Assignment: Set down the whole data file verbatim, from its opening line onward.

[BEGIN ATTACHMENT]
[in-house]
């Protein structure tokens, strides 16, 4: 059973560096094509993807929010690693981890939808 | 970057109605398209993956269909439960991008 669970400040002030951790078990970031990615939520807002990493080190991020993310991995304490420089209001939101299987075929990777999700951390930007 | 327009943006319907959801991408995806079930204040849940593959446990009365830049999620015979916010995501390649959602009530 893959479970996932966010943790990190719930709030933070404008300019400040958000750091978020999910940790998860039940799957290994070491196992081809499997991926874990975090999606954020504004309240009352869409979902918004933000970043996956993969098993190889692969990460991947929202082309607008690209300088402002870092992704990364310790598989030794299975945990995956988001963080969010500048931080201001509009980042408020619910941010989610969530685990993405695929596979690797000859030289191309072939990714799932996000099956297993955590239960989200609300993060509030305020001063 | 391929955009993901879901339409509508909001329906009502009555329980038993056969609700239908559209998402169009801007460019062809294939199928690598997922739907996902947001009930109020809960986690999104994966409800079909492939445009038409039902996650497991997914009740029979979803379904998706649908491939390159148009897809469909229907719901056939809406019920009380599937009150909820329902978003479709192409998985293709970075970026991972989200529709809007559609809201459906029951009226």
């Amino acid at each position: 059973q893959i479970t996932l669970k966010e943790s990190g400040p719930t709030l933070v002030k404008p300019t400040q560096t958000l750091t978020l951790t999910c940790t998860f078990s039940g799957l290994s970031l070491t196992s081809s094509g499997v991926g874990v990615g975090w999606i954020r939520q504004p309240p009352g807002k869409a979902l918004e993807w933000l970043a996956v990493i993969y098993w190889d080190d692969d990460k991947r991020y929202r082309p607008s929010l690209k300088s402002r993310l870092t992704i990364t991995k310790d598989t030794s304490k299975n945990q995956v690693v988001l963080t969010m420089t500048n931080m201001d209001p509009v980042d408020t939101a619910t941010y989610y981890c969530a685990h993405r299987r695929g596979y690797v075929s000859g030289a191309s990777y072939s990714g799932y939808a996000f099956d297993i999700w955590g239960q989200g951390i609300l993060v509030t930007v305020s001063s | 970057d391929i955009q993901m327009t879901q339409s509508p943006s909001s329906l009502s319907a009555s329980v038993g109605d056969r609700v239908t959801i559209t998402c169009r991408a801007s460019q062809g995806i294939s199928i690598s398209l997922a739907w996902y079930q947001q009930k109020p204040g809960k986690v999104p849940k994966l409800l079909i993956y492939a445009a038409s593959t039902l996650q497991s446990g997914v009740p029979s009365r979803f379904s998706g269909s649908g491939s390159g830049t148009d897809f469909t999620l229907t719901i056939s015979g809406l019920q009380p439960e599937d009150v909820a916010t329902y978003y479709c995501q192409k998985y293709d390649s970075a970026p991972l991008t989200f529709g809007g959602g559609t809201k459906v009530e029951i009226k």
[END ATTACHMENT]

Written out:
[in-house]
């Protein structure tokens, strides 16, 4: 059973560096094509993807929010690693981890939808 | 970057109605398209993956269909439960991008 669970400040002030951790078990970031990615939520807002990493080190991020993310991995304490420089209001939101299987075929990777999700951390930007 | 327009943006319907959801991408995806079930204040849940593959446990009365830049999620015979916010995501390649959602009530 893959479970996932966010943790990190719930709030933070404008300019400040958000750091978020999910940790998860039940799957290994070491196992081809499997991926874990975090999606954020504004309240009352869409979902918004933000970043996956993969098993190889692969990460991947929202082309607008690209300088402002870092992704990364310790598989030794299975945990995956988001963080969010500048931080201001509009980042408020619910941010989610969530685990993405695929596979690797000859030289191309072939990714799932996000099956297993955590239960989200609300993060509030305020001063 | 391929955009993901879901339409509508909001329906009502009555329980038993056969609700239908559209998402169009801007460019062809294939199928690598997922739907996902947001009930109020809960986690999104994966409800079909492939445009038409039902996650497991997914009740029979979803379904998706649908491939390159148009897809469909229907719901056939809406019920009380599937009150909820329902978003479709192409998985293709970075970026991972989200529709809007559609809201459906029951009226």
């Amino acid at each position: 059973q893959i479970t996932l669970k966010e943790s990190g400040p719930t709030l933070v002030k404008p300019t400040q560096t958000l750091t978020l951790t999910c940790t998860f078990s039940g799957l290994s970031l070491t196992s081809s094509g499997v991926g874990v990615g975090w999606i954020r939520q504004p309240p009352g807002k869409a979902l918004e993807w933000l970043a996956v990493i993969y098993w190889d080190d692969d990460k991947r991020y929202r082309p607008s929010l690209k300088s402002r993310l870092t992704i990364t991995k310790d598989t030794s304490k299975n945990q995956v690693v988001l963080t969010m420089t500048n931080m201001d209001p509009v980042d408020t939101a619910t941010y989610y981890c969530a685990h993405r299987r695929g596979y690797v075929s000859g030289a191309s990777y072939s990714g799932y939808a996000f099956d297993i999700w955590g239960q989200g951390i609300l993060v509030t930007v305020s001063s | 970057d391929i955009q993901m327009t879901q339409s509508p943006s909001s329906l009502s319907a009555s329980v038993g109605d056969r609700v239908t959801i559209t998402c169009r991408a801007s460019q062809g995806i294939s199928i690598s398209l997922a739907w996902y079930q947001q009930k109020p204040g809960k986690v999104p849940k994966l409800l079909i993956y492939a445009a038409s593959t039902l996650q497991s446990g997914v009740p029979s009365r979803f379904s998706g269909s649908g491939s390159g830049t148009d897809f469909t999620l229907t719901i056939s015979g809406l019920q009380p439960e599937d009150v909820a916010t329902y978003y479709c995501q192409k998985y293709d390649s970075a970026p991972l991008t989200f529709g809007g959602g559609t809201k459906v009530e029951i009226k």